"You sure do," the doctor chortled.
"But there's one thing about my mistakes...."
"I don't bury mine."
Ballard has said that the reason he purchased the Tiger-Cats was to give Clancy and him something to do in the summer. "I'm not the kind of guy who likes to put his feet up at the cottage all summer and watch the sky stay up," Ballard says. Ballard's purchase was bitterly fought by John Munro, a Hamilton resident and then Canada's Federal Minister of Labor. In the midst of his anti-Ballard campaign, Munro said he would feel more comfortable if the Montreal Canadiens were buying the Tiger-Cats. That was enough for Ballard. At his most eloquent, Ballard stated, "That's another in the never-ending series of moronic statements from one of Canada's supposed leaders. Next thing you know, this Munro character will be crawling on his yellow belly asking me for free tickets." (According to rumors, Ballard now may sell the Hamilton franchise and buy the Toronto Argonauts.)
That outburst was pure Ballard blather. Retired NHL President Clarence Campbell, asked to say a few words at a surprise testimonial dinner for Ballard sponsored by five of Toronto's charities last spring, said to the 1,000 guests, " Harold Ballard can be the most devastating, abusive and profane adversary you would care to meet. The degree of the vehemence of his calumny varies directly with his contempt for his adversary."
Ballard's calumny has been at its most vehement toward Campbell's successor, John Ziegler. Irked when Ziegler ordered him to remove the Tiger-Cat logo from the ice at the Gardens—the same logo that Tiger Williams affectionately kissed each time he scored a goal—Ballard began dismissing the new president as an office boy. He made constant references to Ziegler's diminutive size. When Ziegler ordered Ballard to put his players' names on the back of their jerseys, Ballard refused, complaining it would hurt program sales. Ziegler fined him $2,000. Ballard capitulated as only Ballard can—by adding the lettering in the same color as the underlying jersey: Maple Leaf blue. "I just did it to antagonize the little dictator," he says.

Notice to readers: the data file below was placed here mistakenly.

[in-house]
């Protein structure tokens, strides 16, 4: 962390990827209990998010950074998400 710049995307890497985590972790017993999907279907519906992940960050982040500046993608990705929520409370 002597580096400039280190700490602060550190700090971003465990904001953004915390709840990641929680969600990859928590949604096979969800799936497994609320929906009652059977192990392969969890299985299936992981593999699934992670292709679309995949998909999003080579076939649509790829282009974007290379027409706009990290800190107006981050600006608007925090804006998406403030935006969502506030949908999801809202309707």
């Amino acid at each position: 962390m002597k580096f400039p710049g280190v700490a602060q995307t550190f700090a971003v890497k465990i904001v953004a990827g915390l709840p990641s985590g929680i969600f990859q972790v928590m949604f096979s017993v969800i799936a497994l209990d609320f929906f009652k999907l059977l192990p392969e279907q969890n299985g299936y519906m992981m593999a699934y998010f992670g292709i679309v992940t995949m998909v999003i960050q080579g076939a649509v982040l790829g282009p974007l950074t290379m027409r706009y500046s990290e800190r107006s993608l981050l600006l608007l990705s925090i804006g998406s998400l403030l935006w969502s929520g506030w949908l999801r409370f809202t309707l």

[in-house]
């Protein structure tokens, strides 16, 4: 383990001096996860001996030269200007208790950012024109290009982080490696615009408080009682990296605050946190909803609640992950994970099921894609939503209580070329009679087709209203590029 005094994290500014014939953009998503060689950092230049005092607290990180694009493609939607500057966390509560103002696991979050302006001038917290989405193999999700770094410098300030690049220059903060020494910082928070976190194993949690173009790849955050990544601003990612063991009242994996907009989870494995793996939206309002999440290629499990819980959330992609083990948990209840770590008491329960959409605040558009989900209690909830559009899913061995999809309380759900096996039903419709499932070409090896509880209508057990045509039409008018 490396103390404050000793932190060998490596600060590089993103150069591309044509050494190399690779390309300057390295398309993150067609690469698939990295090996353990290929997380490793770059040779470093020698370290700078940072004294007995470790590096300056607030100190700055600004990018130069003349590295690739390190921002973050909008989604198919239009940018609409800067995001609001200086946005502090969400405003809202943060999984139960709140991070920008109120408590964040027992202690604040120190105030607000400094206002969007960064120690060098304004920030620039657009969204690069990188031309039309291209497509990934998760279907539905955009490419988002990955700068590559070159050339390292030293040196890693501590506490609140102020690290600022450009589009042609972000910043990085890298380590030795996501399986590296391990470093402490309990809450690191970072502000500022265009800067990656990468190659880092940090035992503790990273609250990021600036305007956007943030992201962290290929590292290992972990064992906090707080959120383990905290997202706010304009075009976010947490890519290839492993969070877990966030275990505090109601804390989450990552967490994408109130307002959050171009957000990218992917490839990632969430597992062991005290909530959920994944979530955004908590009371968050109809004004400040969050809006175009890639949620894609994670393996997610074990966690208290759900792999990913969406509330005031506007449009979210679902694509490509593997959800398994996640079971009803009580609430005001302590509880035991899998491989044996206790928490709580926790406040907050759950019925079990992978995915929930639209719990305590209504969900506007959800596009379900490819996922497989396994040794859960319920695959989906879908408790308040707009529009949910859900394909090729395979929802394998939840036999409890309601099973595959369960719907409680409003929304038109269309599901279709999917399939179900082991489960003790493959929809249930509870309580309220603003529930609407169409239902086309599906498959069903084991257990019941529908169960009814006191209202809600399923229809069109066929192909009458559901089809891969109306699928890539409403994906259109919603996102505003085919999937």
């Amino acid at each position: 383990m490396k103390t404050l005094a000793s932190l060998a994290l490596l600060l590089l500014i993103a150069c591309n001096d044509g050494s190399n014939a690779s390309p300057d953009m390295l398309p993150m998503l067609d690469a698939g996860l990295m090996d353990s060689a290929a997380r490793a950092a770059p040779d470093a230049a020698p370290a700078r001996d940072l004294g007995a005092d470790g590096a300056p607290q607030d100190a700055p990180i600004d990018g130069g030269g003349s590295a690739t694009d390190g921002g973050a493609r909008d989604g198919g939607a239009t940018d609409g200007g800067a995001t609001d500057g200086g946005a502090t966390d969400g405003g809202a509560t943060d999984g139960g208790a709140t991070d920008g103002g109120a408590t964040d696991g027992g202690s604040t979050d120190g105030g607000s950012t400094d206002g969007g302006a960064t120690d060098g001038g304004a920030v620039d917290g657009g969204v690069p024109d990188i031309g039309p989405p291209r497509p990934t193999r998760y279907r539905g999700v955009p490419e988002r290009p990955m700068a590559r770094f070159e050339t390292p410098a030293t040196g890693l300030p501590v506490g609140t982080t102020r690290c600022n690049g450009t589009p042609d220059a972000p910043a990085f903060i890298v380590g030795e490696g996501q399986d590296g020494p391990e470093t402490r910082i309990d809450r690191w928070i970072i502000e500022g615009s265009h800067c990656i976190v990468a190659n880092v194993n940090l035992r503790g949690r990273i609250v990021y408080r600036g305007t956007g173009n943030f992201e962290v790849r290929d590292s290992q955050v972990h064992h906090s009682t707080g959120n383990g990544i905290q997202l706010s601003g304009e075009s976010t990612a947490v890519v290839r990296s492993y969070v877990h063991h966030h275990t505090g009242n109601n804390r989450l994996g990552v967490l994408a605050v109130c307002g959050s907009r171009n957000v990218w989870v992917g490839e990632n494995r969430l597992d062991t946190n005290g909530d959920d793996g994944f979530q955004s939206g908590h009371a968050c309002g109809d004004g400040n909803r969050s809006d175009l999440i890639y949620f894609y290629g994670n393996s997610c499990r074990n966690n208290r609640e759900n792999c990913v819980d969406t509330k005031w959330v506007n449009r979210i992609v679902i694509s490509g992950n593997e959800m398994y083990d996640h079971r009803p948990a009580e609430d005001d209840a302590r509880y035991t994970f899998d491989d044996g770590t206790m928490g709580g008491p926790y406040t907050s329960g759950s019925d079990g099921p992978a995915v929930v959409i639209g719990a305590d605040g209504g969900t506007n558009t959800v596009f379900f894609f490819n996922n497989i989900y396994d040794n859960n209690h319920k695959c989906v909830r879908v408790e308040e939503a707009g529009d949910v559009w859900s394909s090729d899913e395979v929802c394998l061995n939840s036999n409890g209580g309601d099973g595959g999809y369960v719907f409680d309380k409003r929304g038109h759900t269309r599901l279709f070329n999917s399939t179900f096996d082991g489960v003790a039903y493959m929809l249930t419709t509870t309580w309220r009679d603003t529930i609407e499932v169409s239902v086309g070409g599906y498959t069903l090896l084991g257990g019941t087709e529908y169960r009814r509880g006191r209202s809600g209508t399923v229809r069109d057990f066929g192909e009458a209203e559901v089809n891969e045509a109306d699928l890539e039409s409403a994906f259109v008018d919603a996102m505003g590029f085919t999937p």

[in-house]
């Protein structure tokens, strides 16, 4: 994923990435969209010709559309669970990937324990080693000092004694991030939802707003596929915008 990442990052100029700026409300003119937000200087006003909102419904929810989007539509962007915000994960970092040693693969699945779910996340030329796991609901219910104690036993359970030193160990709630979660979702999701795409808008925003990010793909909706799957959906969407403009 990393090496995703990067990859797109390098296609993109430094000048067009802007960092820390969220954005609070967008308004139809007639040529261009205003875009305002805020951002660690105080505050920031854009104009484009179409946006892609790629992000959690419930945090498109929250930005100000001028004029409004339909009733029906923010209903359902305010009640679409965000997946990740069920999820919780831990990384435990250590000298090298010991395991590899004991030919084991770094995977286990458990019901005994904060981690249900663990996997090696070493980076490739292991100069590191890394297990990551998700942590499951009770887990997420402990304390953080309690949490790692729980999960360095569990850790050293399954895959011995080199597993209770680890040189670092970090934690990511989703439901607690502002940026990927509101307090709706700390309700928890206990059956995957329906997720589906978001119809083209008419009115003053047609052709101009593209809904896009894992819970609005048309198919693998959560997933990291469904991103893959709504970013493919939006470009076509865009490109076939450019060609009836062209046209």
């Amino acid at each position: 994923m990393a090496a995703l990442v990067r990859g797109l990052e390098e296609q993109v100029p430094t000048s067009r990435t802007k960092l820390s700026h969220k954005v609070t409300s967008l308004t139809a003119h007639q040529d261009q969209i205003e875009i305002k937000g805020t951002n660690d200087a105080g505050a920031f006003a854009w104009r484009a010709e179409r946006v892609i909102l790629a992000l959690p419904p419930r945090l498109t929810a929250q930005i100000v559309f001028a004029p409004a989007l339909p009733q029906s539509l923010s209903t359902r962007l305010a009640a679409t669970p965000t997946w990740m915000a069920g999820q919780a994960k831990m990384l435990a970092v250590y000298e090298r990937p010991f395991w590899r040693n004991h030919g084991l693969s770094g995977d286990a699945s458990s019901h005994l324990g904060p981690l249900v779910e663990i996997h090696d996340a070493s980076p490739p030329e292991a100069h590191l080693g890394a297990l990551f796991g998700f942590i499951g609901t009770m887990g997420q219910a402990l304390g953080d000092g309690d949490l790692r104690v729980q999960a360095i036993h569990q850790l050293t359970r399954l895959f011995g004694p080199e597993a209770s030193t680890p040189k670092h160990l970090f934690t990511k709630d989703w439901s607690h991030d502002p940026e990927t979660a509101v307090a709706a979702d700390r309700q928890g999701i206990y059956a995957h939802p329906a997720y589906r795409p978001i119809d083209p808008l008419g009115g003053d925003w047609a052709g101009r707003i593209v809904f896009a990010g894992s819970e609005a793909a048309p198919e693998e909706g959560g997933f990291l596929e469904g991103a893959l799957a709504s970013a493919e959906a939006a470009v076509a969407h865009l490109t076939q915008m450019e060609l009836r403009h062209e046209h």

To his credit, Ziegler was also at Ballard's testimonial dinner in April—wearing a Maple Leaf jersey with ZIEGLER sewn across the back in Maple Leaf blue. After CFL President Jake Gaudaur congratulated Ballard on putting his money where his mouth was, Ziegler cracked, "Fortunately, Harold has enough money to match the opening of his mouth."
Ballard has not smoked or drunk since the death of Stafford Smythe seven years ago, instead indulging a gargantuan appetite for chocolates, peanut butter and ice cream—extraordinary behavior for a man with diabetes. "I caught it from Clancy," he says with glee. Ballard has been known to devour a two-pound box of chocolates in half an hour. A shade under six feet, Ballard is probably 60 pounds overweight, but by no means is he a tub of lard. He keeps his extra pounds firmly in his belly, like a fat distance swimmer. He can, in fact, swim five or six miles with ease. He is agile and clear-eyed, with as full a head of hair, tinted reddish, as any man of 75 years has a right to expect. And he walks at a pace that someone one-third his age must struggle to match. All in all, Ballard lives like a man who has made his pact with the devil and knows no fear.
He has no plans to step down from the Gardens' presidency, or even to slow down. There are Stanley Cups and Grey Cups to win, an NBA basketball team to buy. Perhaps even a new Maple Leaf Gardens complex to build. Ballard insists he will be taken out with his boots on, that he will probably die of throat trouble—"Somebody will hang me."